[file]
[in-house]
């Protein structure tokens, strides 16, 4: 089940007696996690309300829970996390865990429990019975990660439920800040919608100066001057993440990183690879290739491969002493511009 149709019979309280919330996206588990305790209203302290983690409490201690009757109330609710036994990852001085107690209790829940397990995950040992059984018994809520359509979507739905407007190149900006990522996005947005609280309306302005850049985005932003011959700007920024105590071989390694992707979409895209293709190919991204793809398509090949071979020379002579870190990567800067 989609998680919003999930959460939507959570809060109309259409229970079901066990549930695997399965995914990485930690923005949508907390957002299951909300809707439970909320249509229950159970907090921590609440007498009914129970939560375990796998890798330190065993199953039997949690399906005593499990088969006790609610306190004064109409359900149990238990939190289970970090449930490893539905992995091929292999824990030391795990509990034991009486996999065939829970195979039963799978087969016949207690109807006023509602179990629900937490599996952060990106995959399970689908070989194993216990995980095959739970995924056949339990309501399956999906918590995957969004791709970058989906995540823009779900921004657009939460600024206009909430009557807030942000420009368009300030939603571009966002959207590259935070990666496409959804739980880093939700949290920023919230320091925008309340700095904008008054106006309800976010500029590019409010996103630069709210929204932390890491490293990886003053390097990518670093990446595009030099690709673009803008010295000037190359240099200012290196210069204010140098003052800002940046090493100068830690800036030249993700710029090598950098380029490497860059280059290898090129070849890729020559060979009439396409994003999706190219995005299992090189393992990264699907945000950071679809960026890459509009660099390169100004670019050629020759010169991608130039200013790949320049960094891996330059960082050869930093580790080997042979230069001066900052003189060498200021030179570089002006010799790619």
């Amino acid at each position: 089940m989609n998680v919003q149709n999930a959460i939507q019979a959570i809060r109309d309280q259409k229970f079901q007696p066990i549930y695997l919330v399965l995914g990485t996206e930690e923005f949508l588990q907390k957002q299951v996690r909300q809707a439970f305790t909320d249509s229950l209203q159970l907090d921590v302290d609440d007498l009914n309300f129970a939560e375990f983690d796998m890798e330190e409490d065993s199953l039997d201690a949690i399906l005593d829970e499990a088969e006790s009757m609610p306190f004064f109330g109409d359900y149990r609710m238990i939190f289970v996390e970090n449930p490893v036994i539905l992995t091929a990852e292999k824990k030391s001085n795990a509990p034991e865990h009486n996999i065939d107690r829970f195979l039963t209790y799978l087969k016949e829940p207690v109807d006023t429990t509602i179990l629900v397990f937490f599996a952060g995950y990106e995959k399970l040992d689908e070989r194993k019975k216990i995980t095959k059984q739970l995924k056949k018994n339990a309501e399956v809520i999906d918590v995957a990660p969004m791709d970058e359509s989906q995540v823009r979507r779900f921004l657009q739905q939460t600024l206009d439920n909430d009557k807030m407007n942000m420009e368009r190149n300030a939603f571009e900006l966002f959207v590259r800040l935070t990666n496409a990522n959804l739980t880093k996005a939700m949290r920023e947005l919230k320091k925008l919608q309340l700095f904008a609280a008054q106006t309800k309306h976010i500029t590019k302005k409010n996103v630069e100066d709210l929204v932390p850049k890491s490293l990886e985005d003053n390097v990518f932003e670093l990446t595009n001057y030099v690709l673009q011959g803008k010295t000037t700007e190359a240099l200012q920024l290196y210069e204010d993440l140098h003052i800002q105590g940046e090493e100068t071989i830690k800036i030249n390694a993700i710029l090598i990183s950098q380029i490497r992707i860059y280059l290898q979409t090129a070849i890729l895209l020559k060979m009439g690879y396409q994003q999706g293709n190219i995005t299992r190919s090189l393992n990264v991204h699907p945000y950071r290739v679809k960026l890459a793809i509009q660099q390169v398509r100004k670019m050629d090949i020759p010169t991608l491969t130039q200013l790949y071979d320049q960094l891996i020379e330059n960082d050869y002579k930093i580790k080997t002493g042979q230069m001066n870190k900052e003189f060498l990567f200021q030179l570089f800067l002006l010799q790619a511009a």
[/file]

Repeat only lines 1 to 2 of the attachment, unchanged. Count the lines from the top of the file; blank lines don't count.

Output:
[in-house]
């Protein structure tokens, strides 16, 4: 089940007696996690309300829970996390865990429990019975990660439920800040919608100066001057993440990183690879290739491969002493511009 149709019979309280919330996206588990305790209203302290983690409490201690009757109330609710036994990852001085107690209790829940397990995950040992059984018994809520359509979507739905407007190149900006990522996005947005609280309306302005850049985005932003011959700007920024105590071989390694992707979409895209293709190919991204793809398509090949071979020379002579870190990567800067 989609998680919003999930959460939507959570809060109309259409229970079901066990549930695997399965995914990485930690923005949508907390957002299951909300809707439970909320249509229950159970907090921590609440007498009914129970939560375990796998890798330190065993199953039997949690399906005593499990088969006790609610306190004064109409359900149990238990939190289970970090449930490893539905992995091929292999824990030391795990509990034991009486996999065939829970195979039963799978087969016949207690109807006023509602179990629900937490599996952060990106995959399970689908070989194993216990995980095959739970995924056949339990309501399956999906918590995957969004791709970058989906995540823009779900921004657009939460600024206009909430009557807030942000420009368009300030939603571009966002959207590259935070990666496409959804739980880093939700949290920023919230320091925008309340700095904008008054106006309800976010500029590019409010996103630069709210929204932390890491490293990886003053390097990518670093990446595009030099690709673009803008010295000037190359240099200012290196210069204010140098003052800002940046090493100068830690800036030249993700710029090598950098380029490497860059280059290898090129070849890729020559060979009439396409994003999706190219995005299992090189393992990264699907945000950071679809960026890459509009660099390169100004670019050629020759010169991608130039200013790949320049960094891996330059960082050869930093580790080997042979230069001066900052003189060498200021030179570089002006010799790619």